Organizations & Clubs
Huntley House for African American Men
Huntley House for African American Men is a living-learning community that opened in August 2012. Huntley House is open to all male students from any college within the University of Minnesota Twin Cities and is designed to build community by exploring the shared experience of African American males in and out of the classroom.
Huntley House strives to foster a sense of belonging and connectedness for first-year Black undergraduate men and facilitate opportunities for personal and academic growth in a supportive atmosphere to ensure their success in college. Our long-term vision is to see current members and alumni become visibly engaged, high-achieving campus leaders at the University of Minnesota and beyond.
As a group, students attend various cultural events and activities in the Twin Cities, often with the staff and faculty of the Department of African American & African Studies (AAAS), Office of Equity and Diversity (OED), Multicultural Center for Academic Excellence (MCAE), College of Liberal Arts (CLA), Office of Admissions staff, and others. Students will have many opportunities to connect with student leaders at the Black Student Union and other student organizations.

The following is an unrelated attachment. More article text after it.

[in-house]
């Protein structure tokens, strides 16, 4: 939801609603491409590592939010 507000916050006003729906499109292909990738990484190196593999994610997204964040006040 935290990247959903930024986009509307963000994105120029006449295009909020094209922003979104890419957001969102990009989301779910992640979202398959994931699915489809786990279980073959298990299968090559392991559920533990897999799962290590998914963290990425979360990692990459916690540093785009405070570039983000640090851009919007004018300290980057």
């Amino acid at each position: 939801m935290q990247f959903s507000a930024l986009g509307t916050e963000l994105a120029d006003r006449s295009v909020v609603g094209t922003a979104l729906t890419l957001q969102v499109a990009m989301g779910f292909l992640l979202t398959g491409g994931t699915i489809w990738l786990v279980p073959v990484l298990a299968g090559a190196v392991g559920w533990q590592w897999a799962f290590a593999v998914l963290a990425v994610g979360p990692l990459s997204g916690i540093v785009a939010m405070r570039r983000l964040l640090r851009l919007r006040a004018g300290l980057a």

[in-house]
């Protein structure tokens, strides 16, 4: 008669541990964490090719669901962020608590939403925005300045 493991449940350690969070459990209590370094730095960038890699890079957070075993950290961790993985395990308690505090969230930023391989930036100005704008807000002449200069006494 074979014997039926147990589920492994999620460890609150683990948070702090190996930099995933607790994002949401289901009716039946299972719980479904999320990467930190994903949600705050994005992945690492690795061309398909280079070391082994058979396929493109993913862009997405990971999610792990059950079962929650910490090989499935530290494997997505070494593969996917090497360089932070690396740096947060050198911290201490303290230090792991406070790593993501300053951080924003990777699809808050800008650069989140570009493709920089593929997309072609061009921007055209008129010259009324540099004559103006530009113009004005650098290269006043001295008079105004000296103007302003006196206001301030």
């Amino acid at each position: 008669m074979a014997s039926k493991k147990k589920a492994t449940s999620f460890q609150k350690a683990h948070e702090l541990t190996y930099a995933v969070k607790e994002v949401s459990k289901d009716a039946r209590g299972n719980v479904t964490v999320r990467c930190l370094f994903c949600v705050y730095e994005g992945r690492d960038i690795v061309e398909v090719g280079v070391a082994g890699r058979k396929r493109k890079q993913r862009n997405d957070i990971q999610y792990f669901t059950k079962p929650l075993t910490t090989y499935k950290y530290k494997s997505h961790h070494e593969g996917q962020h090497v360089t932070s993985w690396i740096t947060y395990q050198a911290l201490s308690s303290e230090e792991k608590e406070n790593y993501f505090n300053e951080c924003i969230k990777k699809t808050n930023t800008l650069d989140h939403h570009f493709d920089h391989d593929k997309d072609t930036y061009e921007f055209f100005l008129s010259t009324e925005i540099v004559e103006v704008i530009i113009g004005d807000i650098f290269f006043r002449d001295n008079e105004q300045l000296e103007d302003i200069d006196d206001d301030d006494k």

Programs and activities
Huntley House programs and activities can include, but are not limited to:
- Early arrival program
- Weekly Study Tables Series
- Academic coaching
- Guest speakers
- Spring leadership retreat
- Campus/community service activities
- Social activities and field trips
- Personal and professional development seminars
Huntley House is named in honor of Dr. Horace Huntley, a member of the first AAAS graduating class in 1970, who went on to earn a PhD from the University of Pittsburgh and become a professor of history at the University of Alabama at Birmingham.
Dr. Huntley was one of the leaders in the Morrill Hall Takeover in the spring of 1969, when a small group of African American students occupied the University of Minnesota's administration building. This action led to the founding of the University's Department of Afro-American and African Studies (as it was then known), one of the first in the nation, in fall 1969. The action also led to the creation of increased scholarship and on-campus student support opportunities for African American students.